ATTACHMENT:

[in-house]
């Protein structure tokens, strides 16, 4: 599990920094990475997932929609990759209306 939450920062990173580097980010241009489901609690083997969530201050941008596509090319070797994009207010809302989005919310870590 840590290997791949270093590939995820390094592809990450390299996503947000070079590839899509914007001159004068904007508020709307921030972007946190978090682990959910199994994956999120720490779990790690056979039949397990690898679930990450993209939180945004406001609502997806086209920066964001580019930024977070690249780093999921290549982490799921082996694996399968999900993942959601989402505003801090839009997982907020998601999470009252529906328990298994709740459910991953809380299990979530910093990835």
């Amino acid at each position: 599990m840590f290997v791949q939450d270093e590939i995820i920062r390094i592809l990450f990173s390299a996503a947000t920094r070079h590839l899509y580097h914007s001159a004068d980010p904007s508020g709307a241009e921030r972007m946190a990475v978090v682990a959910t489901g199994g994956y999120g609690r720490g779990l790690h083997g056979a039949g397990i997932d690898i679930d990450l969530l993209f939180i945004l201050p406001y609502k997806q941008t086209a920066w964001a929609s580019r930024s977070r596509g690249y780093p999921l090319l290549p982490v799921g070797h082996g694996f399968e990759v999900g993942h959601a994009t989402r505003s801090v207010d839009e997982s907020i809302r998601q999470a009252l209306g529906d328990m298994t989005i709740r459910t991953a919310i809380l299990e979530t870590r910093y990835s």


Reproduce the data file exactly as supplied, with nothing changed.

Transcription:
[in-house]
């Protein structure tokens, strides 16, 4: 599990920094990475997932929609990759209306 939450920062990173580097980010241009489901609690083997969530201050941008596509090319070797994009207010809302989005919310870590 840590290997791949270093590939995820390094592809990450390299996503947000070079590839899509914007001159004068904007508020709307921030972007946190978090682990959910199994994956999120720490779990790690056979039949397990690898679930990450993209939180945004406001609502997806086209920066964001580019930024977070690249780093999921290549982490799921082996694996399968999900993942959601989402505003801090839009997982907020998601999470009252529906328990298994709740459910991953809380299990979530910093990835």
């Amino acid at each position: 599990m840590f290997v791949q939450d270093e590939i995820i920062r390094i592809l990450f990173s390299a996503a947000t920094r070079h590839l899509y580097h914007s001159a004068d980010p904007s508020g709307a241009e921030r972007m946190a990475v978090v682990a959910t489901g199994g994956y999120g609690r720490g779990l790690h083997g056979a039949g397990i997932d690898i679930d990450l969530l993209f939180i945004l201050p406001y609502k997806q941008t086209a920066w964001a929609s580019r930024s977070r596509g690249y780093p999921l090319l290549p982490v799921g070797h082996g694996f399968e990759v999900g993942h959601a994009t989402r505003s801090v207010d839009e997982s907020i809302r998601q999470a009252l209306g529906d328990m298994t989005i709740r459910t991953a919310i809380l299990e979530t870590r910093y990835s």